Spinal Stenosis Explanation

If you’ve been searching for a clear spinal stenosis explanation, this brief article will give you details on what spinal stenosis is and what causes it.

What is Spinal Stenosis?

Stenosis of the spine is a narrowing of the spinal canal. The spinal canal is an opening or channel within the vertebra through which the spinal cord passes. The vertebra provides protection for the spinal cord.

Significant narrowing is associated with increased impairment seen with severe spinal stenosis. Clinical symptoms are therefore often neurologic or nerve related.Stenosis of the spine may be congenital or acquired and may be caused by bony or soft tissues crowding the spinal canal and compressing the spinal cord.

The shape of the spinal canal and the dimensions of the vertebrae are examples of factors that are present at birth, that is, congenital.

Acquired stenosis of the spine may be due to bony overgrowth of facet joints, degenerative changes in the vertebrae or unusual thickening of ligaments. A combination of these is often seen in the vertebrae of the low back resulting in lumbar spinal canal stenosis.

Physical movement of one vertebra over another may also be a cause of severe spinal stenosis. Postoperative stenosis of the spine may be the result of certain surgical procedures such as laminectomies.

Picture of Lumbar Spinal Canal Stenosis

Compare the dimensions of the spinal canals of the lumbar vertebrae pictured. The spinal canal on the right is narrowed due to bony overgrowth resulting from degenerative changes. This is an example of lumbar spinal canal stenosis and would likely result in clinical signs of severe spinal stenosis.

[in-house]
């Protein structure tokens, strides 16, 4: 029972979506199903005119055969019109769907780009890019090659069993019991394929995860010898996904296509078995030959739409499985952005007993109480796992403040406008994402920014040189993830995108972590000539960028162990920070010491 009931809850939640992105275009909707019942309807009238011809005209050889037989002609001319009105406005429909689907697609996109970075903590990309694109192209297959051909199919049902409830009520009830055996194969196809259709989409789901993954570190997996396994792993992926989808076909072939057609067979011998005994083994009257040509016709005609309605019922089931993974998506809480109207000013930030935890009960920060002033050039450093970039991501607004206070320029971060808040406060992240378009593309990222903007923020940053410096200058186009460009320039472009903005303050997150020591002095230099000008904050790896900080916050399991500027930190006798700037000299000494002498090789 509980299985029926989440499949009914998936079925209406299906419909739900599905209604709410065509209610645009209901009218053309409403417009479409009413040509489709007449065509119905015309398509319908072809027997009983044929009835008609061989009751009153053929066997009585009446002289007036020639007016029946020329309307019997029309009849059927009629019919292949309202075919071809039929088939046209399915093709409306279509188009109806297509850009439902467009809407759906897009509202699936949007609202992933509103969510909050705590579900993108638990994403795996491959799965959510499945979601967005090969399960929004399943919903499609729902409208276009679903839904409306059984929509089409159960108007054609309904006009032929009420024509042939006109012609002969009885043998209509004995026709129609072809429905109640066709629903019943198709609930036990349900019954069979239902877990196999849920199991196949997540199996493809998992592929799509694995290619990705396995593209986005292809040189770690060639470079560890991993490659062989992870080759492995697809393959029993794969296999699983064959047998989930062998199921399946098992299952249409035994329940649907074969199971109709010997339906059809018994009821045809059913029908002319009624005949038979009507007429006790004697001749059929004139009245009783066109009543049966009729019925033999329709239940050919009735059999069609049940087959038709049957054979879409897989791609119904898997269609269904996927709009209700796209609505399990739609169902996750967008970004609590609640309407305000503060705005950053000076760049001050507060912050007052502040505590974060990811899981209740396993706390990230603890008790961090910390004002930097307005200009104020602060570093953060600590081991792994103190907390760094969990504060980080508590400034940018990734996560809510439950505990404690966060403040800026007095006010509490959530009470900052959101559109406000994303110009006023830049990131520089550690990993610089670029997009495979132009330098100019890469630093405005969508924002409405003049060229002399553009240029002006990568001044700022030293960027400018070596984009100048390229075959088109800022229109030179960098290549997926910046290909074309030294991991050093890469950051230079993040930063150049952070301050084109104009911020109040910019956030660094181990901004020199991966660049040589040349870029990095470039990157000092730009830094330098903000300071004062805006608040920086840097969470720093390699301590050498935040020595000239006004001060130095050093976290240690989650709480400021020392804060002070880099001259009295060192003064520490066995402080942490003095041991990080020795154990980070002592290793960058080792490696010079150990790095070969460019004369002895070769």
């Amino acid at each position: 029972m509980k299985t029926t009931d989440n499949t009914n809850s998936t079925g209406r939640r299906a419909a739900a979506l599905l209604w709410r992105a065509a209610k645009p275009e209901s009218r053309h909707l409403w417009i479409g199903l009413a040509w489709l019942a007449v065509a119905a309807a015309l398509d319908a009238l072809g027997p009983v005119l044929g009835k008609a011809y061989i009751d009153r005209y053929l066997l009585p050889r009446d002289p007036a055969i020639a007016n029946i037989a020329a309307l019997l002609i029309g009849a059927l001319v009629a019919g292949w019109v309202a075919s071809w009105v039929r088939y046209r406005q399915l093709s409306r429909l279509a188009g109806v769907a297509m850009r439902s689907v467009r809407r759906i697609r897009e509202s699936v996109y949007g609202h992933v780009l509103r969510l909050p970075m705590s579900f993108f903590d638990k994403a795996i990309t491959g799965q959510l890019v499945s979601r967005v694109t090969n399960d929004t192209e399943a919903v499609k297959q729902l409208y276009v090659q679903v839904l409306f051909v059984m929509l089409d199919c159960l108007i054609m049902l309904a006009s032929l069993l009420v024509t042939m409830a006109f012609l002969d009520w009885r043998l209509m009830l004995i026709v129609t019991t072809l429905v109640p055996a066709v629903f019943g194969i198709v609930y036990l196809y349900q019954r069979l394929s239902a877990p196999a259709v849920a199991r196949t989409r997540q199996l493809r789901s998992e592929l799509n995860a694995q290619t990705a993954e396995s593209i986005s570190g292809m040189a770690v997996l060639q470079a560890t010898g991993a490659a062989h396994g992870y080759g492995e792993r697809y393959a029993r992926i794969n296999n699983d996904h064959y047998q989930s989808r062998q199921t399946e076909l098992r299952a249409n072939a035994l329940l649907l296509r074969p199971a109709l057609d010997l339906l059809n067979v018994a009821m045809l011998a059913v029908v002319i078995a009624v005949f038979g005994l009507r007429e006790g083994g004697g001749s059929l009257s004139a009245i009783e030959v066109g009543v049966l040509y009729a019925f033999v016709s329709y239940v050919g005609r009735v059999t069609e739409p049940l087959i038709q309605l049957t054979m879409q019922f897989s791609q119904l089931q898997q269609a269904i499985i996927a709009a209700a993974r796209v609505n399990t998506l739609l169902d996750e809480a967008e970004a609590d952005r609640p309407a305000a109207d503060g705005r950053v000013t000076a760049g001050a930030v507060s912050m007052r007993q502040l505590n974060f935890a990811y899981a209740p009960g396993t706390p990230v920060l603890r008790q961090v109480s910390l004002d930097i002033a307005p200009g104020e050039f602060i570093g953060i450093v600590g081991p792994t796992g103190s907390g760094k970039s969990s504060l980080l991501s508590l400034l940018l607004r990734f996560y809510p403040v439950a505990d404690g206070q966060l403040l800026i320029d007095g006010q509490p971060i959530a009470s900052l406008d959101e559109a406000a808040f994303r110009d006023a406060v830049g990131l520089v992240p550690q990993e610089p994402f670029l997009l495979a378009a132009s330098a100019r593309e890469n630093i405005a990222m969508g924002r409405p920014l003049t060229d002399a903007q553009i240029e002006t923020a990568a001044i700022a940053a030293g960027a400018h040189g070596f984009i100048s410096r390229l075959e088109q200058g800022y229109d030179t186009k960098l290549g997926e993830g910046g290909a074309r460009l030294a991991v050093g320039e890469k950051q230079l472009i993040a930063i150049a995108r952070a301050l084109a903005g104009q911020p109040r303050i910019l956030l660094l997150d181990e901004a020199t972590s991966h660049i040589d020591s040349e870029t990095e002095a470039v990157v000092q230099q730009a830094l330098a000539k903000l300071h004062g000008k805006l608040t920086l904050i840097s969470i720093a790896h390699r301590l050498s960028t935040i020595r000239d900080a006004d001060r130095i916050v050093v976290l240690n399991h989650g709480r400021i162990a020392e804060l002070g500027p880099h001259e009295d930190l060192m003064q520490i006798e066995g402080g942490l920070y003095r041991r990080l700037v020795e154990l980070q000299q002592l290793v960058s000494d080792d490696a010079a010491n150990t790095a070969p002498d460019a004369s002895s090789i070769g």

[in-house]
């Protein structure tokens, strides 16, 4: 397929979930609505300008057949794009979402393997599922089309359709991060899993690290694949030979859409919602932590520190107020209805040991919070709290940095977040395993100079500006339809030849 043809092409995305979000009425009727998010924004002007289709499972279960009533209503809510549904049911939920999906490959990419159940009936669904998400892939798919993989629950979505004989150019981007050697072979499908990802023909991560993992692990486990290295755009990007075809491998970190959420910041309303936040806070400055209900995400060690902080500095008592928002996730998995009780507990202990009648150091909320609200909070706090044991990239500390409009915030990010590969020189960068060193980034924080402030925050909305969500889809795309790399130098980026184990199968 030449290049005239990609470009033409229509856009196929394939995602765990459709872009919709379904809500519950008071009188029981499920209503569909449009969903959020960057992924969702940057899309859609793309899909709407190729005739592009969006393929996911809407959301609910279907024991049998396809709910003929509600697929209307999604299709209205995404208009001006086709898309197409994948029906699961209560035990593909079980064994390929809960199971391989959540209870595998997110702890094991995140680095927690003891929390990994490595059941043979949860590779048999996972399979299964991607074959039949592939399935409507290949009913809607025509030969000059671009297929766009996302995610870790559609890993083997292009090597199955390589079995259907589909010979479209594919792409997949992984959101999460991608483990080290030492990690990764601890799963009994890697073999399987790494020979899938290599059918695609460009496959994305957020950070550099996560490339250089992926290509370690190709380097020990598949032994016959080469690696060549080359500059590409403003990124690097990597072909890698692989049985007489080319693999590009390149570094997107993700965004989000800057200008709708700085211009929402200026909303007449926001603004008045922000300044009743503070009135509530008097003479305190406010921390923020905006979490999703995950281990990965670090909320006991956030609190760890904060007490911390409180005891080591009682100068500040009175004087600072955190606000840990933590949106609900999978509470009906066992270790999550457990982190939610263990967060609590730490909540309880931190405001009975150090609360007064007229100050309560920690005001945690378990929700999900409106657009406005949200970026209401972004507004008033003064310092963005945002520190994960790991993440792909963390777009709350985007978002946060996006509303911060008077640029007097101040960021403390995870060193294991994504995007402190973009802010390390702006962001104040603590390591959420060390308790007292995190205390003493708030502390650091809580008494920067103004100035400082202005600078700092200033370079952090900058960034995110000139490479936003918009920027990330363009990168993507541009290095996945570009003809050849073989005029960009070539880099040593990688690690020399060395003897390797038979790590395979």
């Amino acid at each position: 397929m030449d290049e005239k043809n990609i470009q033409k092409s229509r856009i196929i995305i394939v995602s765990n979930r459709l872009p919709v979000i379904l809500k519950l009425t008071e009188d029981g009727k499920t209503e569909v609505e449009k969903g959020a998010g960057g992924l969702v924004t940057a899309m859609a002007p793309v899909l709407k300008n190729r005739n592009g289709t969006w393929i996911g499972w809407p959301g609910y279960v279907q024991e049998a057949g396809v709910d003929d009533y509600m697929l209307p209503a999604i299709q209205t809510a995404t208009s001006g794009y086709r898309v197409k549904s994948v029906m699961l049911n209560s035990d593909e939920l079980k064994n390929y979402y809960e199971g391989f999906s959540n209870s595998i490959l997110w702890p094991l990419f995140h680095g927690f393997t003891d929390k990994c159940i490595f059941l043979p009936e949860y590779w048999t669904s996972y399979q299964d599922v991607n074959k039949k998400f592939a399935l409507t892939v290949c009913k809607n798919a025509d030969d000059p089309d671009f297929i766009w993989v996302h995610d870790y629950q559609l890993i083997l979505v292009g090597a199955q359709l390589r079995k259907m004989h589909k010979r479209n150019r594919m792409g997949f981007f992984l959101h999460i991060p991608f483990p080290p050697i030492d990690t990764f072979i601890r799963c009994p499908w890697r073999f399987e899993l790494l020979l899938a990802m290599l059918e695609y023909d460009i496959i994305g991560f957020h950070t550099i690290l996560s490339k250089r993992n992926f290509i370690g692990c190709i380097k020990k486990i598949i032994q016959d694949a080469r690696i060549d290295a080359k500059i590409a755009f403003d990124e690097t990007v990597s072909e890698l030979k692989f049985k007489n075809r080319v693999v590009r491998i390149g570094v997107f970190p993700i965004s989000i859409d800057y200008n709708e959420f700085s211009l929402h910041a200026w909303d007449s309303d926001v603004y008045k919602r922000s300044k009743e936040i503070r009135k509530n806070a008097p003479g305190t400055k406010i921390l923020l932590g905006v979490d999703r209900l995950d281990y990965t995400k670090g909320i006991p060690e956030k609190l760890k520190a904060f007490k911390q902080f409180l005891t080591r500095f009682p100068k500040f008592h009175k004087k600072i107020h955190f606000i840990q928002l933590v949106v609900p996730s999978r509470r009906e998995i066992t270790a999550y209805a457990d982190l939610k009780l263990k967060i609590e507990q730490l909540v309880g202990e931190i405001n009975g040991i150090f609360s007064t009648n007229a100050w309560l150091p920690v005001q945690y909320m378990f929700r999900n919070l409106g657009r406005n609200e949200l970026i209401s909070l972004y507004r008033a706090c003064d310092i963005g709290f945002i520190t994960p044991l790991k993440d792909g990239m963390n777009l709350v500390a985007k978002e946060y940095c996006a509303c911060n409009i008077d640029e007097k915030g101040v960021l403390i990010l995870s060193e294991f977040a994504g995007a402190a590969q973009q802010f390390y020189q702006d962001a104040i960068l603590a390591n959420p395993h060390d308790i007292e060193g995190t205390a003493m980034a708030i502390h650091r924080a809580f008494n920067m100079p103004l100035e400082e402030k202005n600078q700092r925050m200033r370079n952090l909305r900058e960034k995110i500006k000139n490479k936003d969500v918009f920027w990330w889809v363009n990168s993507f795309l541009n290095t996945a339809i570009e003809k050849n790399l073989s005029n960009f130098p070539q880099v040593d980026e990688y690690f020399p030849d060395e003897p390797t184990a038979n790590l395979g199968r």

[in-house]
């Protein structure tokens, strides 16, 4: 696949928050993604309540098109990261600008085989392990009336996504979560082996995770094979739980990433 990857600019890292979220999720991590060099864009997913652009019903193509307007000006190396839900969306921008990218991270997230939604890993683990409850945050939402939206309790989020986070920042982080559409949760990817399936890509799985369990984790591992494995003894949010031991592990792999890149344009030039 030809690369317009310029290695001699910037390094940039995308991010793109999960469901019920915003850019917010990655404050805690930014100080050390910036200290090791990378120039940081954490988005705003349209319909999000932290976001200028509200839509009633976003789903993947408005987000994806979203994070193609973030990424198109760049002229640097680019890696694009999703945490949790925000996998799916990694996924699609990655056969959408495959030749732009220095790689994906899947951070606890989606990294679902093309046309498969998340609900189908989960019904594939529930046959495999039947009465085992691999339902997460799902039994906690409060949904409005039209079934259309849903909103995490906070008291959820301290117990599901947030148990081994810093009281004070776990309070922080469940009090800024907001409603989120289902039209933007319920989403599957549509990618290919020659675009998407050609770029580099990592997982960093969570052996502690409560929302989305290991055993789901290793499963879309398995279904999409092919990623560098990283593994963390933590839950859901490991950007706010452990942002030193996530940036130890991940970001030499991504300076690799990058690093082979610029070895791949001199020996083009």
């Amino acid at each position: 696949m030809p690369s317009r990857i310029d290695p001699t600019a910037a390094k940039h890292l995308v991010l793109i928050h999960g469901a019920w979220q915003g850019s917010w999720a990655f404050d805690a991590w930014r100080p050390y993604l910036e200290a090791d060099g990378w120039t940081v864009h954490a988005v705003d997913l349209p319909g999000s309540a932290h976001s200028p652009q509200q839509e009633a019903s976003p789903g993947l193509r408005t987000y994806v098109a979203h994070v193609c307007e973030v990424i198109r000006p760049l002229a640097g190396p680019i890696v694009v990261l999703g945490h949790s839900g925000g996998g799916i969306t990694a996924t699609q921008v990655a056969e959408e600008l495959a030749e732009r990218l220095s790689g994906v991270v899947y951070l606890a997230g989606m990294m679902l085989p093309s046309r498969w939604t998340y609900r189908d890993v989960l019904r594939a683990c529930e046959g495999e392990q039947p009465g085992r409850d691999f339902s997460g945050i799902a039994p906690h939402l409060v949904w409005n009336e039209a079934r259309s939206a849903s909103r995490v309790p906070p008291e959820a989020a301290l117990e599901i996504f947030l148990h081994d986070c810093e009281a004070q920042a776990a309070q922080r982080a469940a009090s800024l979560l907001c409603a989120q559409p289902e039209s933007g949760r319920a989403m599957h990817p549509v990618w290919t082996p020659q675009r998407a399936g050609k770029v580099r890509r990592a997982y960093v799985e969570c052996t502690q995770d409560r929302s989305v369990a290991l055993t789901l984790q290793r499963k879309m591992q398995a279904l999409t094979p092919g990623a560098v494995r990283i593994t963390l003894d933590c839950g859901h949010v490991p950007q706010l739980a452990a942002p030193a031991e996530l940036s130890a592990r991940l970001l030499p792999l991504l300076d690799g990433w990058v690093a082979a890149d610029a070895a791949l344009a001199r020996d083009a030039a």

Patients with lumbar spinal canal stenosis are often in their fifties and complain of back and leg pain. The onset of leg pain is associated with walking and may be temporarily relieved by resting or by maintaining a flexed or bent forward posture.

The natural history of spinal stenosis suggests that some patients may improve or remain stable without treatment. About 40% of patients respond positively to spinal manipulation.

That is my spinal stenosis explanation. I hope this has cleared up any misconceptions about this topic.

Cervical Spine Stenosis

Cervical spinal stenosis occurs when the spinal cord or the nerves in your or neck, cervical spine, are compressed. Symptoms of cervical spine stenosis include pain in your neck or shoulders, which may extend into the arms or hands, headaches, muscle weakness and loss of sensation. Occasionally difficulty walking or imbalance may also be noted.

As with lumbar spinal canal stenosis, the most common factors which contribute to the development of cervical spine stenosis are degenerative changes of the vertebrae and changes in the thickness of supporting ligaments.

Severe spinal stenosis may eventually require surgical intervention.